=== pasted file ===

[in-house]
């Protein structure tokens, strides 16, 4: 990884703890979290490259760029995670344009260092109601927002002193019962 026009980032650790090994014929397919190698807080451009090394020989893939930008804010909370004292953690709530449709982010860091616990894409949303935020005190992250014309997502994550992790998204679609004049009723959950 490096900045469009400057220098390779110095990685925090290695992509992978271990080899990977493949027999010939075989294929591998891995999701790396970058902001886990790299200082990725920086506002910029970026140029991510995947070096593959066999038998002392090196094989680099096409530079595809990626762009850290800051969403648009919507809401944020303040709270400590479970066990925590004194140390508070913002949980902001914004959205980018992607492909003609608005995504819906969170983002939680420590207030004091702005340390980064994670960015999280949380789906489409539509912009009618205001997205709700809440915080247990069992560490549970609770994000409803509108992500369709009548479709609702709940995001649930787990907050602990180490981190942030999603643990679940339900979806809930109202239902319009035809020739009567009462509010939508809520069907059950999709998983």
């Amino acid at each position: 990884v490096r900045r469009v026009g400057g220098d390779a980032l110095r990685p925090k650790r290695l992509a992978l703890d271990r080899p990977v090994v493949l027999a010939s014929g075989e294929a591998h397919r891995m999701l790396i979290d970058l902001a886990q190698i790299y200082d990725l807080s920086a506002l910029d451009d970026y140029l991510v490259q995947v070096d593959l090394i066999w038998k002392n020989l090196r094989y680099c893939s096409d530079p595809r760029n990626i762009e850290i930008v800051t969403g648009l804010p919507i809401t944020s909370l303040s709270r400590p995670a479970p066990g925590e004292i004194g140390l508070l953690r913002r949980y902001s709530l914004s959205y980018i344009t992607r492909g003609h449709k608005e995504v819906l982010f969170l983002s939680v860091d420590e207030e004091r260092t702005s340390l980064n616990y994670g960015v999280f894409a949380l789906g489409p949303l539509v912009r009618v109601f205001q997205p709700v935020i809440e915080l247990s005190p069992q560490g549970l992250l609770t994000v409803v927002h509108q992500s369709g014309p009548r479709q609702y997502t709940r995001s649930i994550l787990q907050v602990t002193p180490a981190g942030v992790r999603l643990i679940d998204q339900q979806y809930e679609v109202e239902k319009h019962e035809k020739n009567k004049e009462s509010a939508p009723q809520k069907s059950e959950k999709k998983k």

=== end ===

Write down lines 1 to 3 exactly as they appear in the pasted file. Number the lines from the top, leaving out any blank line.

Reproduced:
[in-house]
């Protein structure tokens, strides 16, 4: 990884703890979290490259760029995670344009260092109601927002002193019962 026009980032650790090994014929397919190698807080451009090394020989893939930008804010909370004292953690709530449709982010860091616990894409949303935020005190992250014309997502994550992790998204679609004049009723959950 490096900045469009400057220098390779110095990685925090290695992509992978271990080899990977493949027999010939075989294929591998891995999701790396970058902001886990790299200082990725920086506002910029970026140029991510995947070096593959066999038998002392090196094989680099096409530079595809990626762009850290800051969403648009919507809401944020303040709270400590479970066990925590004194140390508070913002949980902001914004959205980018992607492909003609608005995504819906969170983002939680420590207030004091702005340390980064994670960015999280949380789906489409539509912009009618205001997205709700809440915080247990069992560490549970609770994000409803509108992500369709009548479709609702709940995001649930787990907050602990180490981190942030999603643990679940339900979806809930109202239902319009035809020739009567009462509010939508809520069907059950999709998983």
């Amino acid at each position: 990884v490096r900045r469009v026009g400057g220098d390779a980032l110095r990685p925090k650790r290695l992509a992978l703890d271990r080899p990977v090994v493949l027999a010939s014929g075989e294929a591998h397919r891995m999701l790396i979290d970058l902001a886990q190698i790299y200082d990725l807080s920086a506002l910029d451009d970026y140029l991510v490259q995947v070096d593959l090394i066999w038998k002392n020989l090196r094989y680099c893939s096409d530079p595809r760029n990626i762009e850290i930008v800051t969403g648009l804010p919507i809401t944020s909370l303040s709270r400590p995670a479970p066990g925590e004292i004194g140390l508070l953690r913002r949980y902001s709530l914004s959205y980018i344009t992607r492909g003609h449709k608005e995504v819906l982010f969170l983002s939680v860091d420590e207030e004091r260092t702005s340390l980064n616990y994670g960015v999280f894409a949380l789906g489409p949303l539509v912009r009618v109601f205001q997205p709700v935020i809440e915080l247990s005190p069992q560490g549970l992250l609770t994000v409803v927002h509108q992500s369709g014309p009548r479709q609702y997502t709940r995001s649930i994550l787990q907050v602990t002193p180490a981190g942030v992790r999603l643990i679940d998204q339900q979806y809930e679609v109202e239902k319009h019962e035809k020739n009567k004049e009462s509010a939508p009723q809520k069907s059950e959950k999709k998983k």